My middle school students are creating organism presentations. How much scaffolding should I give them?
— P., New York
Students take more interest and greater ownership when they come up with project ideas themselves and teachers provide, as you realize, a scaffold. I have found this guidance results in higher quality presentations and a better learning experience.
First, make sure to specify what must be included in the presentations and share your grading rubric. I would implement benchmarks with deadlines for completing research, presenting a storyboard, and other milestones. Make sure to set a time limit for the presentations.
Take the time to teach them how to use presentation software or applications. Remind them that they are the presenters, not the slides, so they should:
- Limit the amount of text on any slide— just a few points in large, easy-to-read fonts.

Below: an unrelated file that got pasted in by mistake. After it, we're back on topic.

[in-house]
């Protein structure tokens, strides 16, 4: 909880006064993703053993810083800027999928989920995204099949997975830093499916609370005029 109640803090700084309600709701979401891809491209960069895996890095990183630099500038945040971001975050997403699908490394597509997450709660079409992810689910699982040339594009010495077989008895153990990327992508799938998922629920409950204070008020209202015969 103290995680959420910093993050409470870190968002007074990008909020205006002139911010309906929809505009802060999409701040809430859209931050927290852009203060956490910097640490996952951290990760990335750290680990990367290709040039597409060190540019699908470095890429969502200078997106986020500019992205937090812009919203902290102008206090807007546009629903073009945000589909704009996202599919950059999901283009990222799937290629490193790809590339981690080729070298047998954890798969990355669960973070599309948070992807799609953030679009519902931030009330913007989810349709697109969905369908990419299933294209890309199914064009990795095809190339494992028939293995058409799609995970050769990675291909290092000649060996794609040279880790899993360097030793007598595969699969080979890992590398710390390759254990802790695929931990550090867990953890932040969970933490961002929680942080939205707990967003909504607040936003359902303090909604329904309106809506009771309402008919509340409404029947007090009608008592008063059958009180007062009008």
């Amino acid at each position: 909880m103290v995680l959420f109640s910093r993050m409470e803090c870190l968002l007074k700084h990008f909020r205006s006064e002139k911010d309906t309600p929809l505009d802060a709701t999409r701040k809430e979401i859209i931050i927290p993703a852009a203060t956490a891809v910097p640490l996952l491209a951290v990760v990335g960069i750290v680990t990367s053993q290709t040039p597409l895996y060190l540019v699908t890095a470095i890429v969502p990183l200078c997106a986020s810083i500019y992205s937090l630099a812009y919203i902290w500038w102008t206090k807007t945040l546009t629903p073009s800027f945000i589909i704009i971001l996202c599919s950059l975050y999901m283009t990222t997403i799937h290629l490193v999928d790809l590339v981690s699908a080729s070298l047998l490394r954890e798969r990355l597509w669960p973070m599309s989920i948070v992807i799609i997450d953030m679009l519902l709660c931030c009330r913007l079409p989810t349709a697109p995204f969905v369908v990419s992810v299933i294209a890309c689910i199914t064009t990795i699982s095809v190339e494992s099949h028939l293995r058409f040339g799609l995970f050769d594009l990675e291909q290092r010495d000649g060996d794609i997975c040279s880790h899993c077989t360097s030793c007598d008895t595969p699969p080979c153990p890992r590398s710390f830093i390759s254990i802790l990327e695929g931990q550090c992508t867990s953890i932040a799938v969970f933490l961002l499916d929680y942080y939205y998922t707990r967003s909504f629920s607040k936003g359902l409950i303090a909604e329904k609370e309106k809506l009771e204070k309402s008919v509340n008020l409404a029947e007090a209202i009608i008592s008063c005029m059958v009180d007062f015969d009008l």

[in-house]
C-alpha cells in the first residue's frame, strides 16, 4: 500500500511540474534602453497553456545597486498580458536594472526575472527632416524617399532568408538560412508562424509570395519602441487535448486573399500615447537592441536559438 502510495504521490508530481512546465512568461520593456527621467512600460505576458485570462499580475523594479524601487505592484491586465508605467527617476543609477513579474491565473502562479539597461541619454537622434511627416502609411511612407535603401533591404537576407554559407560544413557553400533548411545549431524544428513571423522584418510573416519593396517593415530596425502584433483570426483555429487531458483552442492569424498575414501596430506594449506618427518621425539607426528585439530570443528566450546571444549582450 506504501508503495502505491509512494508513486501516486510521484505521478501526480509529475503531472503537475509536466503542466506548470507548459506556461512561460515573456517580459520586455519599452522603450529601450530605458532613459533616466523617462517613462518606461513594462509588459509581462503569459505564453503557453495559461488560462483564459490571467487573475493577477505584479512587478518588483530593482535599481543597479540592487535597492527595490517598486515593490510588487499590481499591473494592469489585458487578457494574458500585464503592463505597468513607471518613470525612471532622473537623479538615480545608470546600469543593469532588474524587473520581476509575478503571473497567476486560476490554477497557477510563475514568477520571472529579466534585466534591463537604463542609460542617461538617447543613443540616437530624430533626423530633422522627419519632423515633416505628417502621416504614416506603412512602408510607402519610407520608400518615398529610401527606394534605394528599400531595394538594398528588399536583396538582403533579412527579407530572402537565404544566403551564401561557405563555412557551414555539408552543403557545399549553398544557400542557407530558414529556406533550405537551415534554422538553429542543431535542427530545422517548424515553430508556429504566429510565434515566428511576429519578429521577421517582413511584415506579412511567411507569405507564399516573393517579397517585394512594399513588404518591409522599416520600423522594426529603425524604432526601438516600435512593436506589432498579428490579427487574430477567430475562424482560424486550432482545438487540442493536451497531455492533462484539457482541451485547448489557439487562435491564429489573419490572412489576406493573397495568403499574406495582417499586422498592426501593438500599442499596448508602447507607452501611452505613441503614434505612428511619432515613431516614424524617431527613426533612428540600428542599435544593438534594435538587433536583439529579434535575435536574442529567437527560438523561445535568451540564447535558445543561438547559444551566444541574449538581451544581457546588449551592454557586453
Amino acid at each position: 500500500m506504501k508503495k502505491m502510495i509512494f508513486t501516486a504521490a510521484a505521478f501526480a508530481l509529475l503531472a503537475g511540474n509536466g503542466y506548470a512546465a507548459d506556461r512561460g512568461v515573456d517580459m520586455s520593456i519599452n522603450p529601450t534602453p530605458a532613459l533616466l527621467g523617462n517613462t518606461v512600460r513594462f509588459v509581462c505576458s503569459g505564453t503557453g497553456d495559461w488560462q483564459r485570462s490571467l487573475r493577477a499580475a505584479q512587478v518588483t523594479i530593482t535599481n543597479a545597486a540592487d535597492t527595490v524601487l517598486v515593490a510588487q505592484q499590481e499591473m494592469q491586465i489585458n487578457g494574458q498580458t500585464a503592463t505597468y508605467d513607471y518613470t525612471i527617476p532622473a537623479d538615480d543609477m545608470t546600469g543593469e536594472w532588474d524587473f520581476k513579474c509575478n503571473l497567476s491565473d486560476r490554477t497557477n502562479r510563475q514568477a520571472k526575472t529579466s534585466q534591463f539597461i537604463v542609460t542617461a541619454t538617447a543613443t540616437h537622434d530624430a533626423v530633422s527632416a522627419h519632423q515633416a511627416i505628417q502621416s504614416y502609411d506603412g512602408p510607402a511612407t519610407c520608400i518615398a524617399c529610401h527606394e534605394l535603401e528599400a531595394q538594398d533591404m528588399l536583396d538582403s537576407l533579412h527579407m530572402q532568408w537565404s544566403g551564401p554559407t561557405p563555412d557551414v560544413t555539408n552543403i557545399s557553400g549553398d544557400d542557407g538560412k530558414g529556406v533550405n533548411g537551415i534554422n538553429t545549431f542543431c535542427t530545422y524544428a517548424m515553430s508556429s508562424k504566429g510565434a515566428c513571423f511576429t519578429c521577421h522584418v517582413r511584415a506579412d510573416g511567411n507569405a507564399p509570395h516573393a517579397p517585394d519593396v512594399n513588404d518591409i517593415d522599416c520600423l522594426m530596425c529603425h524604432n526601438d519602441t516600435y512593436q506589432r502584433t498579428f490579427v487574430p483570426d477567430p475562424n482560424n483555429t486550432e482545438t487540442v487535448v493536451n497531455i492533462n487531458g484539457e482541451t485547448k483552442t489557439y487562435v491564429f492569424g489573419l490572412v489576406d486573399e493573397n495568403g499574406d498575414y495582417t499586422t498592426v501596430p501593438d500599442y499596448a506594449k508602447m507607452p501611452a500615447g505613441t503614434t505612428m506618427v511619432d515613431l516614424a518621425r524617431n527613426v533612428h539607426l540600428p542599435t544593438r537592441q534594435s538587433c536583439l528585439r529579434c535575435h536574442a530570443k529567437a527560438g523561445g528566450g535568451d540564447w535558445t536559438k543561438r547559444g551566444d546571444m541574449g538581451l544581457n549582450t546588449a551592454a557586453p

- Not simply read the slides— face the audience and refer to notes as they elaborate on the points. Most programs allow the creation of a presenter’s version.
- Use clear, large graphics that everyone can see.
- Draft scripts and rehearse presentations.
If your students are making posters, consider going electronic. Have the students make the text and pictures all fit on one slide. Instead of printing large posters, they can share PDFs on a shared drive and maybe include peer evaluations. Electronic posters are also easier to grade than a large pile of paper!
There are many rubrics out there for assessment of posters and presentations that can help you with grading.
Hope this helps!
Graphic credit: FriendlyStock (Own work) via Wikimedia Commons